TANZANIA’S capacity to mitigate and adapt to the impact of climate change has been strengthened over the last ten years through eight community based programmes under the Global Climate Change Alliance (GCCA).
The European Union (EU), funded programmes dubbed Eco Village, which focus on water resource management, renewable energy and energy efficiency, are geared towards building resilience to climate change among the most vulnerable areas.
State Minister in the Vice- President’s Office for Environment and Union Affairs, Mr George Simbachawene, told a National Conference to Promote Climate Adaptation here yesterday that the Eco Village projects have been recognised as models of good practice in climate change adaptation.
“The Eco Village projects have facilitated to empower communities to test, evaluate and apply a wide range of adaptation technologies in key sectors, such as crop farming, livestock, water, energy and forestry,” said the minister while delivering a speech to open the meeting at the Institute of Rural Development Planning (IRDP).
Organized by Eco Act Project, the conference brought together academics, researchers, policy makers and development partners to discus and share experience in mitigation and adaptation in climate change impacts.
Mr Simbachawene urged the conference participants to use the meeting to learn from each other, exchange experiences and develop effective solutions to the challenges of climate change. On her part, EU Head of Sector of Natural Resources in EU delegation to Tanzania, Ms Jenny Correia Nunes, commended the government for addressing climate change and its implications for the welfare of the people.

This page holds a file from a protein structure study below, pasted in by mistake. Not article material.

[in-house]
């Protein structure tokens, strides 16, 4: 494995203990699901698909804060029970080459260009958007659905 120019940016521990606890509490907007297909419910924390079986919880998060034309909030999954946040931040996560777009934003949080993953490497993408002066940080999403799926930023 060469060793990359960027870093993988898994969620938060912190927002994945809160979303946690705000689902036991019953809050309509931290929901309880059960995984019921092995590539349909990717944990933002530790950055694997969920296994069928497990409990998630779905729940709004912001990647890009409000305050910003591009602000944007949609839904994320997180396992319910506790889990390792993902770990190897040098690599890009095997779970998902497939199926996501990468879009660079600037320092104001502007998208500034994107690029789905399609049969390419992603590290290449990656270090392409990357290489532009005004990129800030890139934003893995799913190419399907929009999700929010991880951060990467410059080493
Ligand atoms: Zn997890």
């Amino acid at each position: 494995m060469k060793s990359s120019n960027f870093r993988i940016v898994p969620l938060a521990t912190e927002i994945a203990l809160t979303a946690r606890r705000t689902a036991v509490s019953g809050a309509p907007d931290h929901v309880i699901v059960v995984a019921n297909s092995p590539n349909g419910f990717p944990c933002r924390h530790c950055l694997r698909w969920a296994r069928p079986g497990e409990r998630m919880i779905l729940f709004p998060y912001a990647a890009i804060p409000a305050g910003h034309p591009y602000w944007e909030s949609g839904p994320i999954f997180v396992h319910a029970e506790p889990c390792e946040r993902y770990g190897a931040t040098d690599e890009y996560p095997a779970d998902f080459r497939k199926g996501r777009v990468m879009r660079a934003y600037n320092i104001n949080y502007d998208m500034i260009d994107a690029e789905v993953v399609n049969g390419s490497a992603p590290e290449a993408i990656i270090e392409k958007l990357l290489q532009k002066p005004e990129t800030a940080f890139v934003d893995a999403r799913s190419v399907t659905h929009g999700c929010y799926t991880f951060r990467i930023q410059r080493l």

“Tanzania’s ratification of the Paris Agreement in May 2018 and subsequent development of the Nationally Determined Contributions in December 2018 shows its commitment to global efforts,” she said.
Ms Nunes said the Tanzania GCCA programme started ten years ago with a focus on the eco-village approach, saying the programme is geared towards addressing adverse impacts of climate change in the country. “Eight eco-village projects have been supported for more than EUR 10 million (approximately 25.428bn/-),” she said.
IRDP Rector, Prof Hozen Mayaya, whose institution is one of the partners in ECO Act project, said IRDP has been running undergraduate and postgraduate programmes which climate change is part and parcel of the programmes.
“Now with our involvement in ECO village projects largely ECO Act project, we are able to give our students practical experience in this community based training ground,” said the IRDP Rector.